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Bug in the Kummer Function

Kummer function in the Mathematics>>Advanced Function>>Elementary & Special Functions>>Hypergeometric Functions Palette:


ScreenHunter_004.jpg = M(x; a, b)


A definition can be found here and calculations can be checked with the Wolfram Alpha engine (the function is also known a 1F1(a,b;x) there) or your favorite math software.


First, let's try a point where the calculation does not fail:


M(-7, 19, -0.5) = -0.5674441 according to LV 2012

1F1(19, -0.5; -7) = -0.567638 according to the WAE.

hypergeometric([19],[0.5],-7) = -0.56763766813983 according to Maxima


Who should I believe? LV, or Wolfram Alpha and the folks under the Maxima open source project?


Now let's try this:


M(-8, 19, -0.5) = NaN according to LV 2012

1F1(19, -0.5; -8) = -0.305065 according to the WAE.

hypergeometric([19],[0.5],-8) = -0.30506520459665 according to Maxima


Should I really put my faith in LV here? Any values of x smaller than -7 fails to return any meaningful results, but even when it does return a value for some parameter sets, the value might be relatively different from the "exact" one.


Conclusion: you better check (and shake) those special functions (and any function for that matter) before using them in some serious work, as it seems that's not a step that NI seems to be including in their testing protocol.

I thought I had read that NASA and some other big guys were using LV for some pretty serious stuff. I am starting to wonder...

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Message 1 of 16

There are two typos above in the hypergeometric Maxima function arguments: 0.5 should be replaced by -0.5, obviously. This is JUST a typo. The calculations were performed with the same arguments in each software.

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Message 2 of 16

Feel free to try my Confluent Hypergeometric function.  Let me know if it works any better, at least the code is all in G so you can see where I screwed up.  I spiffed up the icon just for you.


My original is pretty old so I don't remember all of the details in writing it,but if you study the series you will see that if you do not have arbitrary precision than you better at least use EXT precision.  I don't think DBL will cut it, and that is probably why LV gets it close, but no cigar.  Why it totally screws up is hard to determine.  If I open a math VI and see a CLFN then I will not touch it.  It has bugs and I can not fix it.  If I open it and see G code then I know it still has bugs, but now I can fix them.  I'd rather roll my own and rely on NI to at least provide spiffy icons.


The series I use is probably in Abramowitz and Stegun knowing my usual go to sources.  Probably should have noted it.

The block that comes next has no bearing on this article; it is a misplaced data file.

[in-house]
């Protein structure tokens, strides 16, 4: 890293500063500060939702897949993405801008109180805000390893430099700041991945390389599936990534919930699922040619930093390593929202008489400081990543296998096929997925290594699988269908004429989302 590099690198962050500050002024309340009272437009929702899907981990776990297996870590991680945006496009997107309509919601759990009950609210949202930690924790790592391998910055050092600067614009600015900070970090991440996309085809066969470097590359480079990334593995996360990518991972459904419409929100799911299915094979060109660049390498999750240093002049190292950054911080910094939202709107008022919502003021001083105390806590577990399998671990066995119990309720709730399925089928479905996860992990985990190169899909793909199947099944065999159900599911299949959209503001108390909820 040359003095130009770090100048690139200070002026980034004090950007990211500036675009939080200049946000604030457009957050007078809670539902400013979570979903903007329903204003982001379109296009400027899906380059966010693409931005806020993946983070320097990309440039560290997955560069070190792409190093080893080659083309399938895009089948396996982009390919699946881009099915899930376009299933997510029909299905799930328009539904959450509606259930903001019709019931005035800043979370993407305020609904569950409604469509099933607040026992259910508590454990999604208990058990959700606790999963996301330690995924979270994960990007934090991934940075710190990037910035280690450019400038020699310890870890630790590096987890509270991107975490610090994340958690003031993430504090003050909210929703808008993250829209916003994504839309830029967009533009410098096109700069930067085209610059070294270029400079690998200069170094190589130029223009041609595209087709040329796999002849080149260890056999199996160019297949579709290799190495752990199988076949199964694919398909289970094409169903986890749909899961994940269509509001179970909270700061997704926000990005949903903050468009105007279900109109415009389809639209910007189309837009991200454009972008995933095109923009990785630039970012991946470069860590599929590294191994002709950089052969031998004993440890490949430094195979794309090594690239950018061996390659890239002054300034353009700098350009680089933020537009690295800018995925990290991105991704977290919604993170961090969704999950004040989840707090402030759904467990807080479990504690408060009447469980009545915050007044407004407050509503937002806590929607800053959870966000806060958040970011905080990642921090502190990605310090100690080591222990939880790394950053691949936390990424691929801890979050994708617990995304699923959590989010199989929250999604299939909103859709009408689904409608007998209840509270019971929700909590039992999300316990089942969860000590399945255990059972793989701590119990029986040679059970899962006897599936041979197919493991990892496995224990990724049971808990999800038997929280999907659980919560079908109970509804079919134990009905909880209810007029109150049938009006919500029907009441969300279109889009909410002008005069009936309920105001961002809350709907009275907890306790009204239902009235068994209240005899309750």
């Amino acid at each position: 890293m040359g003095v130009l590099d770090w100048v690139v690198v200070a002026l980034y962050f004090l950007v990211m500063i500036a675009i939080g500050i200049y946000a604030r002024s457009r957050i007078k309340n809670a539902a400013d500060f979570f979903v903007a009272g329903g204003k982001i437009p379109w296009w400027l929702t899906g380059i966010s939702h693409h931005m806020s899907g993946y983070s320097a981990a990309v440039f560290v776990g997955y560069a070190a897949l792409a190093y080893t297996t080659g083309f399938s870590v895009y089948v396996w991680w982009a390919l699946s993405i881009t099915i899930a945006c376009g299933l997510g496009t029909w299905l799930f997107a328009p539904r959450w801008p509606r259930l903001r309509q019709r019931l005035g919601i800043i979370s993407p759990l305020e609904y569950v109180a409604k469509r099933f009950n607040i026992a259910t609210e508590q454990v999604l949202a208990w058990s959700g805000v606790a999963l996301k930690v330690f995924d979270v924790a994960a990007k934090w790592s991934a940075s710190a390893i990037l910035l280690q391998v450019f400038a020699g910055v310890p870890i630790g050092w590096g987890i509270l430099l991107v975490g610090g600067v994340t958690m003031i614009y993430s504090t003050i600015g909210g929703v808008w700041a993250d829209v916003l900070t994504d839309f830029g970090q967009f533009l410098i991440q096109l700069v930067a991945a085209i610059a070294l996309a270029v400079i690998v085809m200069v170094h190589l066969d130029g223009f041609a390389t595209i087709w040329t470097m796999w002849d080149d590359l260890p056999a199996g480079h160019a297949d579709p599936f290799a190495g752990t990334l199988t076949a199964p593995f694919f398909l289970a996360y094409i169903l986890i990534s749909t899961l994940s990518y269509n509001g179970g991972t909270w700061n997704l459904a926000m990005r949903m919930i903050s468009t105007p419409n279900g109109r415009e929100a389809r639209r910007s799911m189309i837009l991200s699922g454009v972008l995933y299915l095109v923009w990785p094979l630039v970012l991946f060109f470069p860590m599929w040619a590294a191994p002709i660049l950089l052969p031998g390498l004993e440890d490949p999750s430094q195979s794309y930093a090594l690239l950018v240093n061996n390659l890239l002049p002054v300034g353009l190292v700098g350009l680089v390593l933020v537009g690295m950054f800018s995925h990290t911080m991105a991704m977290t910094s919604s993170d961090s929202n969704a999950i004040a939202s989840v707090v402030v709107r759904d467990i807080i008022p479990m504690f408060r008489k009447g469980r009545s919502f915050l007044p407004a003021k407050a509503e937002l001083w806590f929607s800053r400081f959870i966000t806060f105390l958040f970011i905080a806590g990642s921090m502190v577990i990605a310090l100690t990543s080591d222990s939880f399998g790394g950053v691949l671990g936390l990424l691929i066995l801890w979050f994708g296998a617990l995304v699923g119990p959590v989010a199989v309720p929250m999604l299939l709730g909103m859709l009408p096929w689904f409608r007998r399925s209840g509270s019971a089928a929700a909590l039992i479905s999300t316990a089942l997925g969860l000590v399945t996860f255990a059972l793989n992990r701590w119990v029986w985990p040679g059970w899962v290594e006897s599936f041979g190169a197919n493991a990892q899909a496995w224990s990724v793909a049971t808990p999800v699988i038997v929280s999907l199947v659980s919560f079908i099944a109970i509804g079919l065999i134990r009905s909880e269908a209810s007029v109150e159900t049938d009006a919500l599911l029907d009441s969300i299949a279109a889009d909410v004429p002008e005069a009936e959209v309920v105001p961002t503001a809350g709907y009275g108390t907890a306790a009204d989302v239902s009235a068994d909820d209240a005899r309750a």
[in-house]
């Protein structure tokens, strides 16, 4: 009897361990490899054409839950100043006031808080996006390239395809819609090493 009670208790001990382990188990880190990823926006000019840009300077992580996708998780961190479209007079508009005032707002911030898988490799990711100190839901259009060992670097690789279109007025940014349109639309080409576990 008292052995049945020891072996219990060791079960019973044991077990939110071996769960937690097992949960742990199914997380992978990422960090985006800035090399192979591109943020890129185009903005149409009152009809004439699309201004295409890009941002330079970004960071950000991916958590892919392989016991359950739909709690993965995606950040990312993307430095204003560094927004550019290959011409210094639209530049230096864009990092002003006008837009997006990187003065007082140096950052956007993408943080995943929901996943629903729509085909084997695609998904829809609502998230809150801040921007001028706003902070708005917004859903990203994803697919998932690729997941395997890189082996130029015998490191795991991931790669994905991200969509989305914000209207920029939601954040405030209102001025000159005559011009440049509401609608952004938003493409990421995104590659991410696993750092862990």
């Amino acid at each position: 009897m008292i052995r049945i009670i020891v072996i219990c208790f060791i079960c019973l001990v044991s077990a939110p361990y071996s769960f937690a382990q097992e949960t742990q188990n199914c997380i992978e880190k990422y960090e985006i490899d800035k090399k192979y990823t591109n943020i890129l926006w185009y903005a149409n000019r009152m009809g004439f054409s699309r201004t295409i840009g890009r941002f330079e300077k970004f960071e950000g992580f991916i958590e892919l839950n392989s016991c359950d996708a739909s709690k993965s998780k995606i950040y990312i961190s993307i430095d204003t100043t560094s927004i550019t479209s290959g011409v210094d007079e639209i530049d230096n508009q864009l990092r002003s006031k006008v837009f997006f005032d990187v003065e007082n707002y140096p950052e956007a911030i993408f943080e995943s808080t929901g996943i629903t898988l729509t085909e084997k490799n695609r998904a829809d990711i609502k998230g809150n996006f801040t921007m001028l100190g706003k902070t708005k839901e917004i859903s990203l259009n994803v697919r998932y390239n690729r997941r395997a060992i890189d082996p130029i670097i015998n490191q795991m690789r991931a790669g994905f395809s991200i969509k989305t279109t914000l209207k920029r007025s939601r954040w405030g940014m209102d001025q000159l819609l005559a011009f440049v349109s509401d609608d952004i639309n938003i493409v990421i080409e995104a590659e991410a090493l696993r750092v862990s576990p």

Message 3 of 16

I was starting reading chapter 13 (Confluent Hypergeometric Functions) of Abramowitz and Stegun when I checked back the thread to remember which values I had used... and there is is! A nifty little G loop. Thanks. Looking fine so far.

On a side note, I was about to start a rant on those "proprietary" dll-based VIs which contain a significant fraction of road killers. I guess there is no point anymore!


Note: as I was editing the icon to put variables in the "Standard" order, I noticed that the icon itself is buggy (check the top part only):




That's not how a gamma looks like (not sure about the mellowing beta, but at least it does not startle me)!

Moreover the two letters are slightly offset with respect to one another.


Note that this is the template for all special function icons...


Here is my modified version:




Message 4 of 16

Nice solution, Darin. I was determined to figure out how the heck you got that, and it finally took me writing it out on paper to see how things could be factored out leaving you with something relatively simple to code up. The key was once I realized each term is the previous term * [(a+n)x]/[(b+n)n], storing the previous term in the shift register as you go.

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Message 5 of 16

Still buggy in 2013.

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Message 6 of 16

Filed CAR #424089 against LV 2013.



CEO: What exactly is stopping us from doing this?
Expert: Geometry
Marketing Manager: Just ignore it.
Message 7 of 16

If you change Darins function to all Doubles you'll get closer to LV's values, so it's a repeated rounding error/precision limit that's the cause of LV's issues i deduct.

Nice one Darin!


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Message 8 of 16

LV 2014 64 bits:


M(-7, 19, -0.5) = -0.567682243163

M(-8,19,-0.5) = NaN


which are the values of LV 2013.

Notice the subtle change from 2012 to 2013...

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Message 9 of 16

Hi all,


This behavior has been fixed in LabVIEW 2015, as tracked by CAR 424089 that Norbert filed previously. Thanks for bringing this up!

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Message 10 of 16